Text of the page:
Unlike in other sub-Saharan African countries, malaria in Ethiopia is caused by two parasites; a correct diagnosis is important, as their treatment differs. But with a lack of microscopes, trained laboratory staff, and quality assurance standards, test results were unreliable. Clinicians would often start treatment without a laboratory-confirmed diagnosis.
An ICAP program started six years ago has led to a vast improvement in the number of malaria cases in the country that are clinically confirmed in the laboratory.
Working with the President’s Malaria Initiative and Ethiopia’s Federal Ministry of Health, ICAP has supplied health facilities with new microscopes, reagents, and other essential equipment. ICAP’s training programs have now led to the training of 1,400 lab personnel in malaria microscopy and quality assurance.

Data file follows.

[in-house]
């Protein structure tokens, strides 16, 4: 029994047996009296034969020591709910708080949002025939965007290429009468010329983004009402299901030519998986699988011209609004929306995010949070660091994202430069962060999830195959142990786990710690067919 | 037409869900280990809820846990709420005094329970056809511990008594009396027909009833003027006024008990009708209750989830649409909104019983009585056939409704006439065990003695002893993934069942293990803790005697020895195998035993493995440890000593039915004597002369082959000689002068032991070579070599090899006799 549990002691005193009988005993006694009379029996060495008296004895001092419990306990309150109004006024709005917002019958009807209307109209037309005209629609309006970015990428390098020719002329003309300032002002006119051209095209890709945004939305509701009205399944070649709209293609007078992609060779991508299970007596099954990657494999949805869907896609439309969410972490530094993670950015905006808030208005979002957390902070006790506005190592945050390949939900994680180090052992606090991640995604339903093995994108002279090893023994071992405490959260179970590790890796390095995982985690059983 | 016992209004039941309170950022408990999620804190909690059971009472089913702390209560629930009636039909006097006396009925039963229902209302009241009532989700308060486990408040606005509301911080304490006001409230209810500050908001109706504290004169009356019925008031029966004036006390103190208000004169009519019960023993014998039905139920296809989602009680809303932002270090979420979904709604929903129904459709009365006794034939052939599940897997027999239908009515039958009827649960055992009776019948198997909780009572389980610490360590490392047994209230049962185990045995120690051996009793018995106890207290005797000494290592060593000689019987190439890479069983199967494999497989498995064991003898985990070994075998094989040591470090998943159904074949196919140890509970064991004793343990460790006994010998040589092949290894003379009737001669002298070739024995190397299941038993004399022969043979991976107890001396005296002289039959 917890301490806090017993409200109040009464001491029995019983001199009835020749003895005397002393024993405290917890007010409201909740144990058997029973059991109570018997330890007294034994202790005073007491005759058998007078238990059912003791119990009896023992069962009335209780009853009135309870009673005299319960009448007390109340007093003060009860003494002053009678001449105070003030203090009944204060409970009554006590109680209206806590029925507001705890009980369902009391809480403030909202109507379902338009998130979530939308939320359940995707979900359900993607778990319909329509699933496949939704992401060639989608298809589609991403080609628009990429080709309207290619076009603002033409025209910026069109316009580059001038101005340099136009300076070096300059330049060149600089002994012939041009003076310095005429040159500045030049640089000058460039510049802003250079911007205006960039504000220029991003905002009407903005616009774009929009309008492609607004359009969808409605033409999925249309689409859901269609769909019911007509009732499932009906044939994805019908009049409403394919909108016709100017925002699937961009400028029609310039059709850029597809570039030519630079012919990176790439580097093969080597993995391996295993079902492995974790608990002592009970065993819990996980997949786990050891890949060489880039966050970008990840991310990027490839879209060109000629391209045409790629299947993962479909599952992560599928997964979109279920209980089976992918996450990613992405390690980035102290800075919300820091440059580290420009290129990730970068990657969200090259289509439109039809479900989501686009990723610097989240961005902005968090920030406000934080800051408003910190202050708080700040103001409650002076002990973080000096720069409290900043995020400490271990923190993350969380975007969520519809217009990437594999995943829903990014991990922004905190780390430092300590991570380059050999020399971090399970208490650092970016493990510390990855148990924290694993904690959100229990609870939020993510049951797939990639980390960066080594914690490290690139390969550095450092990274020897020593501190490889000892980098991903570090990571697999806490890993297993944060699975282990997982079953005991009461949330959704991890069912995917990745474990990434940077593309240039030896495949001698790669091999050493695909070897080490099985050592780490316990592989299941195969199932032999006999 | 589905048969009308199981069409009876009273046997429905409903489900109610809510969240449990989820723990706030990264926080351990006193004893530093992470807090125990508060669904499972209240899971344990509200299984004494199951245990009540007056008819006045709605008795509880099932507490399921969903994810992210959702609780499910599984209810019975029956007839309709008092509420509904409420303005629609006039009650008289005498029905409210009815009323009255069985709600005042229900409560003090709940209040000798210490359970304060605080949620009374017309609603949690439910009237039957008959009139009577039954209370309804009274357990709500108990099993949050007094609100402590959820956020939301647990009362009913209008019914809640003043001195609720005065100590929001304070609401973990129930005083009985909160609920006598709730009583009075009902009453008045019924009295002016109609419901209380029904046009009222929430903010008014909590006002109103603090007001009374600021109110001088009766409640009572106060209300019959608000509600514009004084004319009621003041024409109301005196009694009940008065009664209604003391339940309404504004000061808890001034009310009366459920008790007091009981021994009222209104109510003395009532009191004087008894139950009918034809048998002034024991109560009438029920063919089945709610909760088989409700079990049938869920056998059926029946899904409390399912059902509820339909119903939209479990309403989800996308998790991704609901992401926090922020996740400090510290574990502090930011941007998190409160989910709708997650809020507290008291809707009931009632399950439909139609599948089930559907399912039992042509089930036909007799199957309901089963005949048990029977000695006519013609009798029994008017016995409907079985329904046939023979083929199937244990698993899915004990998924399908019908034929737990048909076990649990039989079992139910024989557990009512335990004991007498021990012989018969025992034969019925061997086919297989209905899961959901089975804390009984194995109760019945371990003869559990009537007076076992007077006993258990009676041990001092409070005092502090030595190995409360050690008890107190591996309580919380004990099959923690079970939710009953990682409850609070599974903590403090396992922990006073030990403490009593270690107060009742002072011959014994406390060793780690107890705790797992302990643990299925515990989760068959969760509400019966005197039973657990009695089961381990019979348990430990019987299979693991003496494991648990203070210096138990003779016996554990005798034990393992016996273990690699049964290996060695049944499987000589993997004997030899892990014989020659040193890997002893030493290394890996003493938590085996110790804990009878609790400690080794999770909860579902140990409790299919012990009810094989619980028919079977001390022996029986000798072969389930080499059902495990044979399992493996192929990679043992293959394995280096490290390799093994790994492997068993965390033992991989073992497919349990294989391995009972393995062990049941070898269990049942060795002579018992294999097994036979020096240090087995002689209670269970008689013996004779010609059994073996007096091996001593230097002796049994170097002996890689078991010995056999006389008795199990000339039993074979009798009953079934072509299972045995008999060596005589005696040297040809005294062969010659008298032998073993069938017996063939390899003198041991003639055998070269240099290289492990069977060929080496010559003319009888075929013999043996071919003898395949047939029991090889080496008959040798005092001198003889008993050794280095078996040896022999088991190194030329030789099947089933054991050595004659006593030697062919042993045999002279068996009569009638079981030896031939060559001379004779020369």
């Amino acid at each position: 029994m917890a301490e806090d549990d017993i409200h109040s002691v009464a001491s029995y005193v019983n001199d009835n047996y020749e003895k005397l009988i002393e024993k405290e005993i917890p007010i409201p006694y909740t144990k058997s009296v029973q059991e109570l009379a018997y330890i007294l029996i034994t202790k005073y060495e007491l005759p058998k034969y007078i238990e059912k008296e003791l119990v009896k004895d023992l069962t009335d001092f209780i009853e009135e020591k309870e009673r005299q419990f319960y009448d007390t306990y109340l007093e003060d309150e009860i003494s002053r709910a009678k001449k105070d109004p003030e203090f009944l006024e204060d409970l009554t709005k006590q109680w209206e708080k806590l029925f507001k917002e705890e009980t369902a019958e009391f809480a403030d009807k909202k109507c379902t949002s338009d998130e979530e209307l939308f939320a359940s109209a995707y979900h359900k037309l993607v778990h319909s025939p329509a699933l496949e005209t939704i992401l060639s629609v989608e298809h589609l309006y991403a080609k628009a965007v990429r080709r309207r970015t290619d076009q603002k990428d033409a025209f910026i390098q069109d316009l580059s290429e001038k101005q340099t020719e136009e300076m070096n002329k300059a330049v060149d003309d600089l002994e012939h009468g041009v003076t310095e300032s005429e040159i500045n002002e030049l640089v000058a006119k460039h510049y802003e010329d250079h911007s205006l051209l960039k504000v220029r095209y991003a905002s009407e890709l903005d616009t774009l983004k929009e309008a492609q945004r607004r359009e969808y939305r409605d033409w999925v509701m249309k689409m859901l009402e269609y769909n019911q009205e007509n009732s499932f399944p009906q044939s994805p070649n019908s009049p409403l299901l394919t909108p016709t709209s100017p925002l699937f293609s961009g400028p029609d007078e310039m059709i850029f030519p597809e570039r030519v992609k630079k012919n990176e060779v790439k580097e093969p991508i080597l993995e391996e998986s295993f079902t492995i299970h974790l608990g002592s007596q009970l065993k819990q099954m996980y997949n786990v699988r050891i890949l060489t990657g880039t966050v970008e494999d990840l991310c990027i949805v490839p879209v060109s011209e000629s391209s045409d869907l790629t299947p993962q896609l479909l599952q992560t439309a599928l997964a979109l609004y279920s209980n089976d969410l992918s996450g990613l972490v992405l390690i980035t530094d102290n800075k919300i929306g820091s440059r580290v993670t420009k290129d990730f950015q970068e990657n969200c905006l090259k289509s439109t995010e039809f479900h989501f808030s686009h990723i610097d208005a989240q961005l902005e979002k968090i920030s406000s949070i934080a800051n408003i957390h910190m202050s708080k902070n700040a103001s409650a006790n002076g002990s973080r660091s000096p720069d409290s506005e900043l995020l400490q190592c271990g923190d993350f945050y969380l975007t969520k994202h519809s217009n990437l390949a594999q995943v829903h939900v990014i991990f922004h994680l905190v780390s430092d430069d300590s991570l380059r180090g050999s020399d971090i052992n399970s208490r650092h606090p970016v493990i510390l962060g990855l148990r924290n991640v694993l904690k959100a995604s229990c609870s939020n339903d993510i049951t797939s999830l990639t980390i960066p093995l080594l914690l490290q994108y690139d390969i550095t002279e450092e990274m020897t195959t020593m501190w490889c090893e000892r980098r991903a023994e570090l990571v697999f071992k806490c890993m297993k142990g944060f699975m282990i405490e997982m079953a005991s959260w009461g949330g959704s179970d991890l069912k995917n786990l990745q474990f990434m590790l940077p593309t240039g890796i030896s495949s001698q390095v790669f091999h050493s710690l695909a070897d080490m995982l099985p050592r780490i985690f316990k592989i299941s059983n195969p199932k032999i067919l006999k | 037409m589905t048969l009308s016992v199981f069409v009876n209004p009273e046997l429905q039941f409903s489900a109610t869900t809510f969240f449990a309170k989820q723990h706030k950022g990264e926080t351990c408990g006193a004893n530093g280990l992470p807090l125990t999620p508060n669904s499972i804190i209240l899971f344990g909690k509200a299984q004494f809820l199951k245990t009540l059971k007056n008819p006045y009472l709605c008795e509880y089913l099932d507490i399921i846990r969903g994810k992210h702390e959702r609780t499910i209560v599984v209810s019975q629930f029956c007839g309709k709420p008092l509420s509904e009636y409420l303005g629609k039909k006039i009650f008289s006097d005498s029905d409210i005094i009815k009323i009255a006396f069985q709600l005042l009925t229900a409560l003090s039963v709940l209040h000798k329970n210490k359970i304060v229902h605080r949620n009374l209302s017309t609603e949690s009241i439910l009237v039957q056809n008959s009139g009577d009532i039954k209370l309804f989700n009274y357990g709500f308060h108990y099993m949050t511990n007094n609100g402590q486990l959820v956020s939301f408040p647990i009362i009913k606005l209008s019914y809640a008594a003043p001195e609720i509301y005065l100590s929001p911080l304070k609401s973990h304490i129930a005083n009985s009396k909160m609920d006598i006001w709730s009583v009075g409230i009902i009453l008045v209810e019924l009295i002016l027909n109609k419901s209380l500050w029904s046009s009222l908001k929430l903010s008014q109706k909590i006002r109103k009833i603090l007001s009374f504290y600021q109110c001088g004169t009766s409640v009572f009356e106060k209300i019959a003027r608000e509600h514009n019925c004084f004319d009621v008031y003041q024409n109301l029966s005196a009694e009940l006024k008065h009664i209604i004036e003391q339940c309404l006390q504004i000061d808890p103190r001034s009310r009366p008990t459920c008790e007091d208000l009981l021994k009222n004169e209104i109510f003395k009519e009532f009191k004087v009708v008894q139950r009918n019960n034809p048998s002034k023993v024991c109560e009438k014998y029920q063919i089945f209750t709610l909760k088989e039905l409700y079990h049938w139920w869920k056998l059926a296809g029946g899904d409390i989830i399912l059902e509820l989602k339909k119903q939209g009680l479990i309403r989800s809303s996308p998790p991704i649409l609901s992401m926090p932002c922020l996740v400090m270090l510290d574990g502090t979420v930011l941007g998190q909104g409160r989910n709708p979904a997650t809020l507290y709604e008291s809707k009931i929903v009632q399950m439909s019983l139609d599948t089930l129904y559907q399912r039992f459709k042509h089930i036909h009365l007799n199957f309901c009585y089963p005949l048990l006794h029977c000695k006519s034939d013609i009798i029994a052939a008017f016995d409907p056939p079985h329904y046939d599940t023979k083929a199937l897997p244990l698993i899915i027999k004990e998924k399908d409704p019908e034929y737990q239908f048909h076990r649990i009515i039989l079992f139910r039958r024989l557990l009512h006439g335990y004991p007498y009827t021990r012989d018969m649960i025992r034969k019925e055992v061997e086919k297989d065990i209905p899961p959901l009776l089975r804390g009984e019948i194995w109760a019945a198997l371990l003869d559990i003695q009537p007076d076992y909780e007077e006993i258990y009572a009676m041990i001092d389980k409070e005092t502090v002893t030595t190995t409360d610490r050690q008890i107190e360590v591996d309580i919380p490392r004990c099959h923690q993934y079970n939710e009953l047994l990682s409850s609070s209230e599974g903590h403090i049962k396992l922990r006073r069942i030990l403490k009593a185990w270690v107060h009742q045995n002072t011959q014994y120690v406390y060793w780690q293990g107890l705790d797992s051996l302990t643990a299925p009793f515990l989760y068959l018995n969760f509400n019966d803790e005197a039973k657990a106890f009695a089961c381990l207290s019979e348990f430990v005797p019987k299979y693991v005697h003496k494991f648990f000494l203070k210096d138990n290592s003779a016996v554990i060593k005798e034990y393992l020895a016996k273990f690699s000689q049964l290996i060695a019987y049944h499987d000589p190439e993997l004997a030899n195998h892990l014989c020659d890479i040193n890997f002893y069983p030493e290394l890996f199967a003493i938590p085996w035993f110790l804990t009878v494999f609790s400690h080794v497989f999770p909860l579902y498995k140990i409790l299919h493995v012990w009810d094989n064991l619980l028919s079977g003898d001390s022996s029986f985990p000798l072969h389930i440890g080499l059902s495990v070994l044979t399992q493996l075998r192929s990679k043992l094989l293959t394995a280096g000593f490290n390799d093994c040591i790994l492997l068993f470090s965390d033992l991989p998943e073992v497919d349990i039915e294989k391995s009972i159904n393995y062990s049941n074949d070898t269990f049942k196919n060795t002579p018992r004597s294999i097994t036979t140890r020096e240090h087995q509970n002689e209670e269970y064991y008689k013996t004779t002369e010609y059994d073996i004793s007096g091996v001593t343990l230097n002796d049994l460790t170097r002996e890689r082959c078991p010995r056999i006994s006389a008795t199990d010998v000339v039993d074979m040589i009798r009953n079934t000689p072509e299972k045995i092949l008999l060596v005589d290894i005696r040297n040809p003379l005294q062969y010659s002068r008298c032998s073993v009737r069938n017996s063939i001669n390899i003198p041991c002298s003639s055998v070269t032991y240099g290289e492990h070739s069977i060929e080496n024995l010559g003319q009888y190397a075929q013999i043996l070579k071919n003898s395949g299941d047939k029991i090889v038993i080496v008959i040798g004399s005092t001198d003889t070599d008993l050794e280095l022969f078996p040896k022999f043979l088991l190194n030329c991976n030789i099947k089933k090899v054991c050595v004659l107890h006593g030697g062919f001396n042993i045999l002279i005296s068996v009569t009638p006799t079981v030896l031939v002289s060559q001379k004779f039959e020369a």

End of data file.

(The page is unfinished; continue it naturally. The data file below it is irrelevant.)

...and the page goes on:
In the Oromia region, where ICAP began its program, the percentage of cases treated before lab confirmation has dropped from 99 percent in 2007 to 23 percent in 2013.
Learn more at ICAP.